Building vs. configuring

Do you have a question? Post it now! No Registration Necessary.  Now with pictures!

Threaded View
I want to avoid making compatibility mistakes as I haven't kept up with
computer tech, so I have customized a couple of systems on websites.
Most I have been to so far have items that can't be removed for the package
(Optical drives, keyboards/mice/speakers..even monitors, sometimes ).
I am starting to make lists of other's rigs and may end up buying components
but am looking for other sites to build/configure.

Any good sites ?

-Phil C

Re: Building vs. configuring

On Wed, 11 Jan 2006 05:05:26 -0500, "-Phil Clemence"

Quoted text here. Click to load it

Well if you can't or won't accept the parts in a bundle,
that's exactly why most build from scratch.  Mostly it
entails getting a list of parts and close-alternatives if
those alternatives all buying more parts from the same
place, since shipping a half-dozen items or more from same #
of places gets expensive.

The other issue is assembly and testing.  If you can
assemble it yourself you're more than halfway there, as what
any online shop would call "testing" can't begin to be as
thorough as you would do(and may end up doing anyway to be
sure you didn't get a lemon) because the amount of time to
do it would substantially raise parts costs.

The generic answer is if you want a box mostly built with
some guarantees, either buy a minimally configured one from
Dell or a good local shop then add whatever else you want in
it, or buy piecemeal at a better online parts source like (or search
for any other potential sources' customer ratings)

Re: Building vs. configuring

Quoted text here. Click to load it

The hardest part is finding CPU/MB/RAM that will work together.  There
are quite a few shops out there that sell "motherboard bundles" where
they do that legwork for you.  Some of them will even install the
CPU/RAM and test it before shipping the motherboard to you.  (MWave does
this for $9.)

Other typical gotchas:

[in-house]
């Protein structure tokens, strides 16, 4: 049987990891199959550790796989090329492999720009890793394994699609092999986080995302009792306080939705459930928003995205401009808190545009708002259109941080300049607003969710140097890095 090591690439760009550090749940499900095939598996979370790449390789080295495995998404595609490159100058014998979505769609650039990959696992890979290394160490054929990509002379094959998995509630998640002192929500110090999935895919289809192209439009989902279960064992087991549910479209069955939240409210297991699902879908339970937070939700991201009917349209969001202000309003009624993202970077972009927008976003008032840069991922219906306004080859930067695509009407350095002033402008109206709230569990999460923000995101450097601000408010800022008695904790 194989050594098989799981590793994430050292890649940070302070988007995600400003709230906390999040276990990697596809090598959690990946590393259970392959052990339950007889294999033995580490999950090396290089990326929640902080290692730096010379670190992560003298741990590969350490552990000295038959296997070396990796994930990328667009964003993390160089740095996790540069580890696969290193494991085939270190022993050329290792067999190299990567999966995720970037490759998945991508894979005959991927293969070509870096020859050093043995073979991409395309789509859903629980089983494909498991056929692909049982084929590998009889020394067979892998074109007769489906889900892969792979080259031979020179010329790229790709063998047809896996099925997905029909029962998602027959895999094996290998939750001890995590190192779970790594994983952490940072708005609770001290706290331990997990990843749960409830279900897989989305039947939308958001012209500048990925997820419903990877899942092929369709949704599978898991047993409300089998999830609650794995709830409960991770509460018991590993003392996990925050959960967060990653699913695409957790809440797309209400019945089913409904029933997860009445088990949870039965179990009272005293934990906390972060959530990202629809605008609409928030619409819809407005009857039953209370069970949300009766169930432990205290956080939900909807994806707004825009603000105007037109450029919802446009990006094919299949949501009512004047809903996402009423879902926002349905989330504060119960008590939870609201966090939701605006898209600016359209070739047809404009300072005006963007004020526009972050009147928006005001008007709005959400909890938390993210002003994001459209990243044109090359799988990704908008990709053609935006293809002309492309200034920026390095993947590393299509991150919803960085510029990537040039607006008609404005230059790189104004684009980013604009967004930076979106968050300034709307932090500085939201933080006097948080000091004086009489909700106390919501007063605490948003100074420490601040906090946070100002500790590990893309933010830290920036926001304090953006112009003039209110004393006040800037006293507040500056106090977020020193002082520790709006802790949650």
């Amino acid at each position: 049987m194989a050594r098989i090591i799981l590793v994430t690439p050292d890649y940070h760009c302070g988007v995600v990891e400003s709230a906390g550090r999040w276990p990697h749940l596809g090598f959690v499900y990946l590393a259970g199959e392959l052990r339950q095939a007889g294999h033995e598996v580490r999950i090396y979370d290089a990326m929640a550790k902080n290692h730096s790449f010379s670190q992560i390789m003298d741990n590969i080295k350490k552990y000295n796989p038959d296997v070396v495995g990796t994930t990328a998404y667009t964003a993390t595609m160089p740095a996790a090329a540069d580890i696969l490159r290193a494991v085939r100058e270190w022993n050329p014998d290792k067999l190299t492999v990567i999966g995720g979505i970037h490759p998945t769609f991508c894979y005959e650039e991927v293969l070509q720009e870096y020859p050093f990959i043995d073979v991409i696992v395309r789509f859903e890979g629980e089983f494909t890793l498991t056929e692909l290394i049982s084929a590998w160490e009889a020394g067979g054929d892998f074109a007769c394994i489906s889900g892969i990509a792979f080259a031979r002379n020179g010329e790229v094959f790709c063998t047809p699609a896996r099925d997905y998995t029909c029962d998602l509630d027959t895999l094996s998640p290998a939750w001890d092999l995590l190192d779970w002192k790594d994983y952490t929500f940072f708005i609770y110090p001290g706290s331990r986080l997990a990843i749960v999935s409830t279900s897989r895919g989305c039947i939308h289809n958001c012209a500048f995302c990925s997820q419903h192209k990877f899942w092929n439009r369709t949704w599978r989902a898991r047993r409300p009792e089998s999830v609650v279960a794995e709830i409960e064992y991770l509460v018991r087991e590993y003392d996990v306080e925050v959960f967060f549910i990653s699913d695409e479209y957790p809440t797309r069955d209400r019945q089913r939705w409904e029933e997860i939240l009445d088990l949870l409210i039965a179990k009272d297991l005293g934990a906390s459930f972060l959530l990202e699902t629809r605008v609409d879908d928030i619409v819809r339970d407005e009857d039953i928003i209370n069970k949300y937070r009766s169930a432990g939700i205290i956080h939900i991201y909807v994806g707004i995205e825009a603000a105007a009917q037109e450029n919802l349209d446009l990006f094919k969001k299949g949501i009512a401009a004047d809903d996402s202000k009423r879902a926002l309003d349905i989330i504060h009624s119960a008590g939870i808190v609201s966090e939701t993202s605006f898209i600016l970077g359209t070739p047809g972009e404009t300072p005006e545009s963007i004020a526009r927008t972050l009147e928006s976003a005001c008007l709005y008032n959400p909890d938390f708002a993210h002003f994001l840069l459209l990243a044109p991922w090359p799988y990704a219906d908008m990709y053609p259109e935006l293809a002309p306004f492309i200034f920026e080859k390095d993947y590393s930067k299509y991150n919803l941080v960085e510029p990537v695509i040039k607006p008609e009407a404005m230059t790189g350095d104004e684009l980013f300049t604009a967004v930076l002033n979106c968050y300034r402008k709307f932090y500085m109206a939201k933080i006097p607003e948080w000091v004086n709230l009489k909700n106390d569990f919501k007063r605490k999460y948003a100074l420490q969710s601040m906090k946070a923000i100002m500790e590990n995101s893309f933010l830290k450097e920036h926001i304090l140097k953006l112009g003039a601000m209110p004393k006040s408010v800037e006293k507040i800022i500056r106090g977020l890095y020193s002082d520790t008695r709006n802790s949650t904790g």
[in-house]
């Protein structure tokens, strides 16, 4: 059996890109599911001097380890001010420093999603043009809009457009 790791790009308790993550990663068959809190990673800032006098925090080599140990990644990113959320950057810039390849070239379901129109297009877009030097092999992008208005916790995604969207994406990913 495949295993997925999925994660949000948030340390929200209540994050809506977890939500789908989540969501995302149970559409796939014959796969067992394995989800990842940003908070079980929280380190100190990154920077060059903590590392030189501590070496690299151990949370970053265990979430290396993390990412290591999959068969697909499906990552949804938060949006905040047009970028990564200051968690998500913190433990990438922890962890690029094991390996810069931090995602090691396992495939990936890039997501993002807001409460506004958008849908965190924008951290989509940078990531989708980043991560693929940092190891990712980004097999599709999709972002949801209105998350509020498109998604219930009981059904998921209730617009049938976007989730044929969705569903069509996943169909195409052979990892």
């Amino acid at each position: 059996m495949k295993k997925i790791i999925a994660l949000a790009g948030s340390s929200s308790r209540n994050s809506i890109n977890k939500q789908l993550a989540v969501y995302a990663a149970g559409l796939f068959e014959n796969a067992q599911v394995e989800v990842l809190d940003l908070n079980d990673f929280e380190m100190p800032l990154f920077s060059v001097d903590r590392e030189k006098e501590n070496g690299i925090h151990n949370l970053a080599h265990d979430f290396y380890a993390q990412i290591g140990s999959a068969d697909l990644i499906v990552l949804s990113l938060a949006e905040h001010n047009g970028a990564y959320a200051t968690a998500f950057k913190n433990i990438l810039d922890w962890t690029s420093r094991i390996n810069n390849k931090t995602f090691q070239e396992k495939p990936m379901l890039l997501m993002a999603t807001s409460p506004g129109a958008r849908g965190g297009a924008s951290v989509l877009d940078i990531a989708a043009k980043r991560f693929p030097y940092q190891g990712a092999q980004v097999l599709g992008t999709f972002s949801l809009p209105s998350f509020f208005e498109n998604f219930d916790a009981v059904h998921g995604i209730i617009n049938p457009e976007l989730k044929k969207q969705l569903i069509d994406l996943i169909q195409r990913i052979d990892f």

AGP strangeness - Older motherboards used a different voltage for AGP.  
Older AGP cards might not work in newer AGP slots.  Or you could simply
get a PCIe motherboard along with a new PCIe graphics card and avoid the

Power connectors for the motherboard.  Pay close attention to this as
it's changed a bit over the years.  Older ATX motherboards simply used a
20-pin connector.  Then came the motherboards that require an additional
4-pin 12V connector.  And the newer motherboards support a 24-pin power
connector (ATX v2?).

Other then those issues, building a system isn't terribly difficult.  
But you need to know how to troubleshoot and be willing to do repairs

Re: Building vs. configuring

Quoted text here. Click to load it
That is one thing I was looking for :) Thanks

Quoted text here. Click to load it

THanks for the tip - I am going to go with PCIe
Quoted text here. Click to load it

I have built 4 over the years and fixed a few.
Each time I build a new one I have to study the cutting edge so i can try to
stay behind it but not cripple myself ;)
Thanks for the tips! Off to read some more message boards and customer
reviews ...
-Phil C

Re: Building vs. configuring

Quoted text here. Click to load it
I found a very good site for seeing price differences/ configuring :
They have a long drop-down list for motherboards when building, you can
guild barebone and Mobo CPU combo.
The "view" link beside each item did not work for me though. Well I was just
curious about the case ;)

Site Timeline